What did Russia know, and when did it know it, about the two brothers who launched a terrorist attack on the Boston Marathon a year ago? As the anniversary date approaches, a new report from the Inspector General of the Intelligence Community largely lets the FBI off the hook for not identifying Tamerlan Tsarnaev as a domestic threat. Instead, the IG finds that Russia withheld critical information from the US about Tsarnaev’s activities, including a phone call recording in which the older brother discussed Islamic jihad … with his mother, as the New York Times reports:

Russian officials had told the F.B.I. in 2011 that the suspect, Tamerlan Tsarnaev, “was a follower of radical Islam and a strong believer” and that Mr. Tsarnaev “had changed drastically since 2010 as he prepared to leave the United States for travel to the country’s region to join unspecified underground groups.”

But after an initial investigation by the F.B.I., the Russians declined several requests for additional information about Mr. Tsarnaev, according to the report, a review of how intelligence and law enforcement agencies could have thwarted the bombing.

At the time, American law enforcement officials believed that Mr. Tsarnaev posed a far greater threat to Russia.

The new inspector general’s report found that it was only after the bombing occurred last April that the Russians shared with the F.B.I. the additional intelligence, including information from a telephone conversation the Russian authorities had intercepted between Mr. Tsarnaev and his mother in which they discussed Islamic jihad.

The IG concludes that the FBI did a proper investigation with the information they received, but they could have worked a little harder to expand their knowledge of the Tsarnaevs, too:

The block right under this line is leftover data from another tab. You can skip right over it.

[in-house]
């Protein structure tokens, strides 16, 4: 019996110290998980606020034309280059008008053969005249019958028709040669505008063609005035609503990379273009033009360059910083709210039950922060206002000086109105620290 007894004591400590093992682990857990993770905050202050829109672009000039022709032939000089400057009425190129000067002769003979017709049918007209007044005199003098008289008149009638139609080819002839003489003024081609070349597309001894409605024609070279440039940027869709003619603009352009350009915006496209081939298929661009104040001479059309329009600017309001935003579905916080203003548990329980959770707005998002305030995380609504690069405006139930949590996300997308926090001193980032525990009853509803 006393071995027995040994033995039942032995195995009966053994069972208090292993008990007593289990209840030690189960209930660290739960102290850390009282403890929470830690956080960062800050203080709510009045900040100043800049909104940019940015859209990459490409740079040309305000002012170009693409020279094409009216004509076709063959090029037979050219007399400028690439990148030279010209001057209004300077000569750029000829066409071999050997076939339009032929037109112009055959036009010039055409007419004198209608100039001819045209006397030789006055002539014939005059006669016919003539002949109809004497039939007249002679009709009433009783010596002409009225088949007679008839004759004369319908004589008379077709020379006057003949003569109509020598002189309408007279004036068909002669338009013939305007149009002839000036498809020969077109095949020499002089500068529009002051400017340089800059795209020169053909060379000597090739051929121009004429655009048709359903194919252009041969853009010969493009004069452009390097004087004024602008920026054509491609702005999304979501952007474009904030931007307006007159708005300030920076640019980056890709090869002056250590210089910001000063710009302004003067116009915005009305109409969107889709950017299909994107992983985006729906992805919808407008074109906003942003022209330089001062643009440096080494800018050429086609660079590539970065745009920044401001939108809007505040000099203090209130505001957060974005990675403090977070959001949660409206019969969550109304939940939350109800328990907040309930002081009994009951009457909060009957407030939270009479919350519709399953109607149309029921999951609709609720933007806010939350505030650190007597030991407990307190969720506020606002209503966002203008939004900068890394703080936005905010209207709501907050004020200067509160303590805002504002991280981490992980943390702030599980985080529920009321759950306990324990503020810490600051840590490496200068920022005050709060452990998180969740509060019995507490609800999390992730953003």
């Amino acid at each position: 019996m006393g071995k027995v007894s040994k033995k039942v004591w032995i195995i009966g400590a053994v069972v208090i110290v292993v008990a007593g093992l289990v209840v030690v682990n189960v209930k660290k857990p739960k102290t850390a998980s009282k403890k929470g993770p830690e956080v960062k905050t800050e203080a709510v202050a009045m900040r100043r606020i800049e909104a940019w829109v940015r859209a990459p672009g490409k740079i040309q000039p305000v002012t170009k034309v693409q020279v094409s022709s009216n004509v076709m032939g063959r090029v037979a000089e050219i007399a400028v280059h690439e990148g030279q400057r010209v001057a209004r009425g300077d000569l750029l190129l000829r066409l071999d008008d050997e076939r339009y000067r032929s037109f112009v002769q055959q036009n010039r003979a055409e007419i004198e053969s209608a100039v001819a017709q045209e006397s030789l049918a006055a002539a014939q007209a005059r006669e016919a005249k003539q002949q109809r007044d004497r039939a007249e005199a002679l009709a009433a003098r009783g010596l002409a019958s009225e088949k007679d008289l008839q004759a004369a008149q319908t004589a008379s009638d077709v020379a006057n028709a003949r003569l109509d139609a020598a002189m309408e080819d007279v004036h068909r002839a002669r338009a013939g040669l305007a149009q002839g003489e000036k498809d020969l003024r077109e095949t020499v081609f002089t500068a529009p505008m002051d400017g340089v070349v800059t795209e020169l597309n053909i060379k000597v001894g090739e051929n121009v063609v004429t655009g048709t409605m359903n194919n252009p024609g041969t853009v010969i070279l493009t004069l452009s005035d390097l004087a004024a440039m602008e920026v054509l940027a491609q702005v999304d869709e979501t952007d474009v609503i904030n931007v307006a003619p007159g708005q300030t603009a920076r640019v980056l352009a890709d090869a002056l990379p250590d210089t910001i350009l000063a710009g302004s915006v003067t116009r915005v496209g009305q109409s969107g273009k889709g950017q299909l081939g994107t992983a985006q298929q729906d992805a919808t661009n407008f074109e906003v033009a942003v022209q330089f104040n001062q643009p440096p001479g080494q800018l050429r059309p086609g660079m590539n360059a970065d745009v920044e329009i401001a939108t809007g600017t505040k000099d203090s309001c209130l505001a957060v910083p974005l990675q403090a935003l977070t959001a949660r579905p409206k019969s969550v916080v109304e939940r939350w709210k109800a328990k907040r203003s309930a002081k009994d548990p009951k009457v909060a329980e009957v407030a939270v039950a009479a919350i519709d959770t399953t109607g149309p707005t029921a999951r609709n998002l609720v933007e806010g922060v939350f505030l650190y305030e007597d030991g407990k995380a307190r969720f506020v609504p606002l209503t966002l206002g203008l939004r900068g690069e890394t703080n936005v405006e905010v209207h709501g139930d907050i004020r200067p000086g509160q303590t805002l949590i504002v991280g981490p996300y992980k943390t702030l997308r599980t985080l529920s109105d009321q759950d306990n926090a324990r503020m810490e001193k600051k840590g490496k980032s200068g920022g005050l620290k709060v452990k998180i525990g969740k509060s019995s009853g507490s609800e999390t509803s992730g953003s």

While the review largely exonerates the F.B.I., it does say that agents in the Boston area who investigated the Russian intelligence in 2011 could have conducted a few more interviews when they first examined the information.

Despite the elder Tsarnaev’s travels to Dagestan and his apparent connections to unrest in the region, neither the FBI nor the IG could find any evidence that Tsarnaev or his brother Dzokhar belonged to a terrorist organization. They acted on their own volition, it seems. Without the two Tsarnaevs connecting to a wider network for support in this attack, it’s doubtful that the FBI could have stopped it all by themselves, either.

That doesn’t mean that the FBI should be let off the hook entirely, though. One senior official called them “homegrown violent extremists,” but that’s not quite the case either. The months-long trip that Tamerlan took to Dagestan had to have played a significant role in his radicalization. If anything, the lesson from that information is that foreign-born American residents who stay for months in areas known for radical Islamist violence should come under more scrutiny than Tsarnaev did, regardless of how much information the governments of those regions share.

Lindsey Graham called this failure “a mistake” after the trip to Dagestan became public knowledge, saying, “It’s people like this that you don’t want to let out of your sight.” Hopefully we’ve learned that lesson now.

CNN also reported on the IG’s conclusions this morning: